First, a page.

Bill Rogers (Moderator)
The thought crossed my mind a couple of days ago that more than half my banjos are older than I am, though I was born in 1944. And so another half-baked inquiry masquerading as a survey: What is your oldest current banjo that’s in working order and playable—and when was it made (best you can figure)?
Mine is a ca. 1881 lightweight Geo. C. Dobson that has been retrograded with flush frets, gut strings and violin pegs all around.
c. 1928 Oriole (by Gibson), with a fairly recent 5 string mahogany neck (by Ron Coleman). Currently configured as a bright and snappy open back (flange and resonator removed).
Mine is a 1959 Gibson RB-100. Best banjo I own. It has just a little something in it that my other two do not.
I'm 19 years old, and my banjo is 62 haha.
I own a Gibson tb3 from the late 20ies (don't remind the exact year) it's a archtop mastertone, tube and plate, completely original with his tenor neck
I usually play it with irish tune (GDAE) and I love the sound!
I also owned some other prewar vega (a tubaphone and 2 little wonder) and bacon banjo (converted to 5str) but I sold these banjo... I miss them because each instrument had its voice and an history to tell but... so is life: you can't always keep evrything... but the tb3 is going to stay with me for a long time!
Mine aren't that old ,but it always intrigues me to think about the journey each old banjo has taken.
I have three from the 19th century, all in fine shape and sounding great. A Bay State 301, Bay State 331, circa 1895 and a Fairbanks Electric #0, circa 1898.
1928 TB Granada
Dobson patent 1867, built anywhere from 1867-1870s.
Edited by - tbchappe on 01/11/2021 04:41:06
I guess it would be my '92 Stelling Masterpiece. I got it in 2000 and have played it almost daily ever since. I do have one entry level banjo that's been around probably since the 80s, but I have no idea when it was made.
All my banjos I have right now are older than me, which in the eyes of some would make them all ancient.
My oldest that I’m sure of like Blaines above, is a late 1860’s early 1870’s Dobson.
I have an English one that may be a bit older, but I can’t verify the age other than 1860’s-1870’s.
Most of my banjos are mid-1920’s to mid-1930’s.
My oldest banjo is an Arthur E Smith Shelburne II that I bought new in 1980.
My 1930's Kalamazoo/ Gibson conversion. Everything else is about as old as me, from 1975 and younger.
Edited by - buckholler on 01/11/2021 05:40:48
I have a 1904 Rettberg&Lange open back 5 string. A friend of mine connected me with the owner who 82yrs old 3 years ago. He got it from his grandfather who was the original owner and a World War One veteran. It plays well but needs a new home. I don’t play it enough to justify keeping it. I might post it for sale soon.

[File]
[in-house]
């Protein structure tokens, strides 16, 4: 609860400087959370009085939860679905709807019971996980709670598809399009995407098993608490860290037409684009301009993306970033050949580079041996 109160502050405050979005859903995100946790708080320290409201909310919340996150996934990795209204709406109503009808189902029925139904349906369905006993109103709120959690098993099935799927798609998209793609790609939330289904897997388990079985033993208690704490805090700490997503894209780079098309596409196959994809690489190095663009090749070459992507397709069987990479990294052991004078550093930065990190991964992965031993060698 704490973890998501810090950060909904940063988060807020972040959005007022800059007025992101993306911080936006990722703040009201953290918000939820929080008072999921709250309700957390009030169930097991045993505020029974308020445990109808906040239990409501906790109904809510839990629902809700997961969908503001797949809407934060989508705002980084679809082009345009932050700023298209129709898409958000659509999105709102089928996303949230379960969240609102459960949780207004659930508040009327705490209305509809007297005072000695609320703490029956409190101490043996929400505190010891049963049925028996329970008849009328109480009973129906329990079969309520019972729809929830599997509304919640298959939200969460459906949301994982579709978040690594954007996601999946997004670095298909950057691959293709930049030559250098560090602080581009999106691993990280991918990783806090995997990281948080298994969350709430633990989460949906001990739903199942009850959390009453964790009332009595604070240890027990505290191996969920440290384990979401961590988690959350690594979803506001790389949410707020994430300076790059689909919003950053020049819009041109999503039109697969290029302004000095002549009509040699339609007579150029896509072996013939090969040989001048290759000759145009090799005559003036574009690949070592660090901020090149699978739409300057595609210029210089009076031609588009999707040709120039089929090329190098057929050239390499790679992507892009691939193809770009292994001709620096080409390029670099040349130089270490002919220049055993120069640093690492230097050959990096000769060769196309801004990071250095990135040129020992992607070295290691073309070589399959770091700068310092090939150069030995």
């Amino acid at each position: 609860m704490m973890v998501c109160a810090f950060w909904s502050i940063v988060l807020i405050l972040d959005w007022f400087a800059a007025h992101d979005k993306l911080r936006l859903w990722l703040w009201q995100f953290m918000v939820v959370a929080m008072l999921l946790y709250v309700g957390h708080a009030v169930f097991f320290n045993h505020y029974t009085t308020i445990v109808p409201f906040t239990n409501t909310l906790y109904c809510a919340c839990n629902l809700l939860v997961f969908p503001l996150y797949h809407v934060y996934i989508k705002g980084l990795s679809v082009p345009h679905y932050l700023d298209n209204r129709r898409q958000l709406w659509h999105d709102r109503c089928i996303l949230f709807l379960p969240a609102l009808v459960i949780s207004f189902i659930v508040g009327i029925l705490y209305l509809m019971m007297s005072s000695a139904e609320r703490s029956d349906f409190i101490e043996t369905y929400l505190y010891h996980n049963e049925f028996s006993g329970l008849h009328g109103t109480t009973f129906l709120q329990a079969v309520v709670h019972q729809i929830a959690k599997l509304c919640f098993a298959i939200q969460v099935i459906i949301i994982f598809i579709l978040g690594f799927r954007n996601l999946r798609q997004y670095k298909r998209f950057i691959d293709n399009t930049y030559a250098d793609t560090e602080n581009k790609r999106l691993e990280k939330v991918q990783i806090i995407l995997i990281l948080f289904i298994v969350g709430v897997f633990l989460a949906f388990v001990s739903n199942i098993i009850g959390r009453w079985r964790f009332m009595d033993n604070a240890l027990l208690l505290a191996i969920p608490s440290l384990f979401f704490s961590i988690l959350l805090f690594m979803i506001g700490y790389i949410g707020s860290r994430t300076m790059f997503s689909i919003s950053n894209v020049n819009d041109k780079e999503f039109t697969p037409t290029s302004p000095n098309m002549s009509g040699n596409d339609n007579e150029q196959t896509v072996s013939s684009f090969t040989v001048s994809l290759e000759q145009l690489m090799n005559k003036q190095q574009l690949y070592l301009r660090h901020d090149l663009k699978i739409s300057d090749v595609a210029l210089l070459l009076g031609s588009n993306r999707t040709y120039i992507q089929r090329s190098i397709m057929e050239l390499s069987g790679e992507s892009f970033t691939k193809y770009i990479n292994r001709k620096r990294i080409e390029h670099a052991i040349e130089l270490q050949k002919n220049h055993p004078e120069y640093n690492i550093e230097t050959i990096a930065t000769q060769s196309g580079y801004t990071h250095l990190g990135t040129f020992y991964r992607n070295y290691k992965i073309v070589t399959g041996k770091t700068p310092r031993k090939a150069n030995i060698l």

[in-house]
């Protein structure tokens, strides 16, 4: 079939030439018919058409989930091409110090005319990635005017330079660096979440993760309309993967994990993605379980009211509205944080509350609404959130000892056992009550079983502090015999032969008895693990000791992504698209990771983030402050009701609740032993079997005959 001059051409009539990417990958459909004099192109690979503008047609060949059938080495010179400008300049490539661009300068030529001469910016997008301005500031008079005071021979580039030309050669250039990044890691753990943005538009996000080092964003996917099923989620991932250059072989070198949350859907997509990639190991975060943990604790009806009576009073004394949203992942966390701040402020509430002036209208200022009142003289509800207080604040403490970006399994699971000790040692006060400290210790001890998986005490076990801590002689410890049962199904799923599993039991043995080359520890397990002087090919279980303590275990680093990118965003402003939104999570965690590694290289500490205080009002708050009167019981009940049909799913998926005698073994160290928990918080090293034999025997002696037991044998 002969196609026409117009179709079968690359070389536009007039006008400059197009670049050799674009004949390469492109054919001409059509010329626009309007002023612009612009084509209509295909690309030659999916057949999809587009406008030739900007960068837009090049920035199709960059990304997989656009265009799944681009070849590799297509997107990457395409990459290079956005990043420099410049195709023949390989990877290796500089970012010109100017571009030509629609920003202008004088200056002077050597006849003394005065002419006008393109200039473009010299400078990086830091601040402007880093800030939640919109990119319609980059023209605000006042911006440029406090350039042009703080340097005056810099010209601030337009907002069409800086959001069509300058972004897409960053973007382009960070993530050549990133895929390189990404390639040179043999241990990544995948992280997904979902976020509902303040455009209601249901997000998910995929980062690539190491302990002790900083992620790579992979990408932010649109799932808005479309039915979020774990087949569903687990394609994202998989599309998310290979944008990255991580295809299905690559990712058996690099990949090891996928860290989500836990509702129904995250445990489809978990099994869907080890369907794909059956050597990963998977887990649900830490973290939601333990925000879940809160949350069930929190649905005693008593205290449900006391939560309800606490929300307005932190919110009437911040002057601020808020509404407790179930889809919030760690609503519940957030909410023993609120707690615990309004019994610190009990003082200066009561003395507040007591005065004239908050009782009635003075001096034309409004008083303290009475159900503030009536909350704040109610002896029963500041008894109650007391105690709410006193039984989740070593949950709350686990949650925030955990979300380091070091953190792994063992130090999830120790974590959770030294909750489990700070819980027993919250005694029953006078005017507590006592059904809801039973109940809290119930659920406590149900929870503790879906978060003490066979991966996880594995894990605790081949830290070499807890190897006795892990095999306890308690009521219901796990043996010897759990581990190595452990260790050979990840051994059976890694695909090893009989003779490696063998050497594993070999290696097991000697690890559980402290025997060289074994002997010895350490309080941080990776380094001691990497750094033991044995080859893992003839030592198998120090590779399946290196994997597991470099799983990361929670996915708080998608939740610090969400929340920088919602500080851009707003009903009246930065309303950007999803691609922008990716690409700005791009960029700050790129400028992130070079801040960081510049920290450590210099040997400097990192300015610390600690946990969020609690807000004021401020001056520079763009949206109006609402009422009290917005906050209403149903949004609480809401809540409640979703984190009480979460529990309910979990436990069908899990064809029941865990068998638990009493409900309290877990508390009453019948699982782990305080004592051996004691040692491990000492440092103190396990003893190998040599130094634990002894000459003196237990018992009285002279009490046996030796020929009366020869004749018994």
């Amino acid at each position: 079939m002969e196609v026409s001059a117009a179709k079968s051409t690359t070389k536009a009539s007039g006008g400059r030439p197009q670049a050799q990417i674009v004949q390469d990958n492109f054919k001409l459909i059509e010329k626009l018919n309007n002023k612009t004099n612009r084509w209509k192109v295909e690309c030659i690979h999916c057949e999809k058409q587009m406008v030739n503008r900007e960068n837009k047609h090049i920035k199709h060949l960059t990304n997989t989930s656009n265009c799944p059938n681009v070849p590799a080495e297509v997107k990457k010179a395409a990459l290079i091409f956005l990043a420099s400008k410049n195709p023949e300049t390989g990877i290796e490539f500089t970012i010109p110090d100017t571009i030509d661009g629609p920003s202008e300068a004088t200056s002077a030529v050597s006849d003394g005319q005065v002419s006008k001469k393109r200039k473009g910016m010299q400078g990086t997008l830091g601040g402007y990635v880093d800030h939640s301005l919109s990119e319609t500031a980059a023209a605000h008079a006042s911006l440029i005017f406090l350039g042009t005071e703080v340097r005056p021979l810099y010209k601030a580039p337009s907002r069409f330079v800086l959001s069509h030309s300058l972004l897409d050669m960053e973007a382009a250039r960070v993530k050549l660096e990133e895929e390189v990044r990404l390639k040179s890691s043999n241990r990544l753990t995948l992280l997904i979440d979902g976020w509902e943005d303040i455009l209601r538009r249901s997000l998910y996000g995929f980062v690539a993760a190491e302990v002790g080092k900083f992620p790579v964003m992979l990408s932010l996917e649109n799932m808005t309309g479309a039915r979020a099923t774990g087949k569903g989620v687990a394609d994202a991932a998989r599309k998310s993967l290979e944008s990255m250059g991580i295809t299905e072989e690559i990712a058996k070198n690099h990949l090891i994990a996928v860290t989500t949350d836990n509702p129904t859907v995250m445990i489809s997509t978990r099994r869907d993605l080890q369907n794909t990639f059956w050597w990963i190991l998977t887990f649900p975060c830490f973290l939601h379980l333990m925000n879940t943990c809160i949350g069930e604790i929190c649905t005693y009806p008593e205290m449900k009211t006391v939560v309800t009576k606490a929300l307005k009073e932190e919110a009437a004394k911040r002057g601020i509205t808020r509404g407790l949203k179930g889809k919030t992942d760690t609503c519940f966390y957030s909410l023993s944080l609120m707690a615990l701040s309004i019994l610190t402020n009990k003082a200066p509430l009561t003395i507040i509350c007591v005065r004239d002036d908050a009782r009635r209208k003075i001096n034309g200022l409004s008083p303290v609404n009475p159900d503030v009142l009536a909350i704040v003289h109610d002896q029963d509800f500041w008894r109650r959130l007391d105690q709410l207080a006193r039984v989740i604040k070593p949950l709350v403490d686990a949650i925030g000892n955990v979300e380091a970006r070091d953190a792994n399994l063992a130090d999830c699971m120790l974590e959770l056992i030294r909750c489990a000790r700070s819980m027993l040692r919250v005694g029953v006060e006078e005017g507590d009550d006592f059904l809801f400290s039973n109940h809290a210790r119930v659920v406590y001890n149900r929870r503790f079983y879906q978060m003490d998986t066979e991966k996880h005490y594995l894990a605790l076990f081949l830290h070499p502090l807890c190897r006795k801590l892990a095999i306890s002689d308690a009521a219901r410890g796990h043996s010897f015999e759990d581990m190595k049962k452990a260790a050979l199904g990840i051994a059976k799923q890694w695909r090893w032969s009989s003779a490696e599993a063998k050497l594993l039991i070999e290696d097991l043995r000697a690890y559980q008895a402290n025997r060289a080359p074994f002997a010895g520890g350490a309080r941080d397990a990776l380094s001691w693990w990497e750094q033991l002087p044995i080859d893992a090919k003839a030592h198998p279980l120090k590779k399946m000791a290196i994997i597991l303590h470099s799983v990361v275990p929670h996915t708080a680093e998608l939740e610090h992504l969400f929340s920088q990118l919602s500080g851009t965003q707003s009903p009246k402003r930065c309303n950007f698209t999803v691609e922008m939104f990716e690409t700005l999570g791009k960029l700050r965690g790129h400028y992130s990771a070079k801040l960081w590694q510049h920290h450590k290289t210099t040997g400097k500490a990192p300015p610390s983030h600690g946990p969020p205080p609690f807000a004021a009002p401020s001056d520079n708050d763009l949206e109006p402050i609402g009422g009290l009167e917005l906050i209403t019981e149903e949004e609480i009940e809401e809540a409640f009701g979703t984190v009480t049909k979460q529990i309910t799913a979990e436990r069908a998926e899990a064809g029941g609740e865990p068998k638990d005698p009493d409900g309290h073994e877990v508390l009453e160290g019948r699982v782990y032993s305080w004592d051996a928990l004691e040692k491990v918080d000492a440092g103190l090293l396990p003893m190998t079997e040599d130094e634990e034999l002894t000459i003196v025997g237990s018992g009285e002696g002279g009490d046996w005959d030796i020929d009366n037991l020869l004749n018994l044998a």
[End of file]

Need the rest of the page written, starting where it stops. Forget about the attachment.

1925 TB3 ball-bearing, FON 8069-73, w/Bill Sullivan 5 string conversion neck
Besides the two banjos I built myself, my newest banjo is a Vega Ranger from about 1960. My oldest banjo and main player is a 1911 Vega Whyte Laydee #2. It took nearly 40 years of longing for a vintage Whyte Laydee to finally get one, and when did, I was not disappointed.
My oldest is probably a Sears Supertone, but could have been branded as something else. Was in horrible shape when I got it with the fret-board gone. Playable but not original. Could be as old as 1890s but probably closer to 1920.
Edited by - steveh_2o on 01/11/2021 06:00:15
Originally posted by lazlototh
1880 SS Stewart and a 1890 Libby Brothers. Both found in attics in Maine.
Then there is this one. I suppose it is 1890's.
Oh wow! You have an 1880 Stewart?!? Would it be possible for you to share photos of it?
The oldest one I currently own would be the Gretsch tenor, no date available. The oldest that I play regularly - probably the Liberty hardware banjo, maybe early- or mid-Seventies. My open-back is a Jake Neufeld built in Ontario in 1978. I traded my pre-1915 Orpheum for it - definitely the oldest banjo I've owned. I also have a fretless mountain banjo made by Oskar Graf (Ontario) in 1974. I don't know how old my Silvertone is.
I've have a couple older ones, but this is the only presumed 19th century one I have now. Speaking to a few knowledgeable, and not just relying on my own observations, this was likely built in the 1890s.
Edited by - Nic Pennsylvania on 01/11/2021 06:40:53
1933. Made during my grandparents' teenage years. My acoustic guitar is an '81, so I have about two years on that one...
Most of my banjos have some prewar parts but last week I got an oriole open back that’s completely original. It’s got a 10 1/2” pot so it’s likely to stay so. Even has a skin head,I suppose it might have been replaced at some point.
My 60's Kay Bakelite banjos right now and then my early 70's Alvarez Banjos. I Did have an early 30's May bell Tenor I restored it was in a fire in the late 60's but I was offered a very good amount of money for it so I sold it.
( I )===='----<: :}
The 5-string NECK is one I made, but the BODY is a Slingerland.
And I asked a guy who was at a NAMM convention, at the Slingerland booth, and he said they haven't made ANY banjos since the 1930's.
mine is a 1927 8527-72 all original tb3 except for the neck gibson conversion, Oh libby is a common name in maine that is where my dad is from
I once owned a Luscomb, that would have been the oldest. Then a 1916 Whyte Laydie #7 which I sold to someone who loved it more than I did and paid accordingly. Then 3 Vegas from 1922-23 -- a Bart Reiter Style R conversion, a #3 (both sold/traded), and now an original Senator which I really enjoy. Then a slight gap to 1926 where my Mastertones commence.
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